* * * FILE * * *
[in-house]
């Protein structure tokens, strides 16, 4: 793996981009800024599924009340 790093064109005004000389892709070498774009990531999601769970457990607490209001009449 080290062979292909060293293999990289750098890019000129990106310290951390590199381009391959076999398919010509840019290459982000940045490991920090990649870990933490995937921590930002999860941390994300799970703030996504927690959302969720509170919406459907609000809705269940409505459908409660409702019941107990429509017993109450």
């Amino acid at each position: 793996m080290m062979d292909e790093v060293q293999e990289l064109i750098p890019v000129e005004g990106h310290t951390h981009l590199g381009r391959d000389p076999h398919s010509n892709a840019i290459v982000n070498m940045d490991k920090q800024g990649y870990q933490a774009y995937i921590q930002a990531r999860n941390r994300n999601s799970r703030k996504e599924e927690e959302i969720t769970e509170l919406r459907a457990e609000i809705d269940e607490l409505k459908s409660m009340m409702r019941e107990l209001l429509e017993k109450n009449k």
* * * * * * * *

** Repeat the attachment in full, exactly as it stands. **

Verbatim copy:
[in-house]
């Protein structure tokens, strides 16, 4: 793996981009800024599924009340 790093064109005004000389892709070498774009990531999601769970457990607490209001009449 080290062979292909060293293999990289750098890019000129990106310290951390590199381009391959076999398919010509840019290459982000940045490991920090990649870990933490995937921590930002999860941390994300799970703030996504927690959302969720509170919406459907609000809705269940409505459908409660409702019941107990429509017993109450």
């Amino acid at each position: 793996m080290m062979d292909e790093v060293q293999e990289l064109i750098p890019v000129e005004g990106h310290t951390h981009l590199g381009r391959d000389p076999h398919s010509n892709a840019i290459v982000n070498m940045d490991k920090q800024g990649y870990q933490a774009y995937i921590q930002a990531r999860n941390r994300n999601s799970r703030k996504e599924e927690e959302i969720t769970e509170l919406r459907a457990e609000i809705d269940e607490l409505k459908s409660m009340m409702r019941e107990l209001l429509e017993k109450n009449k």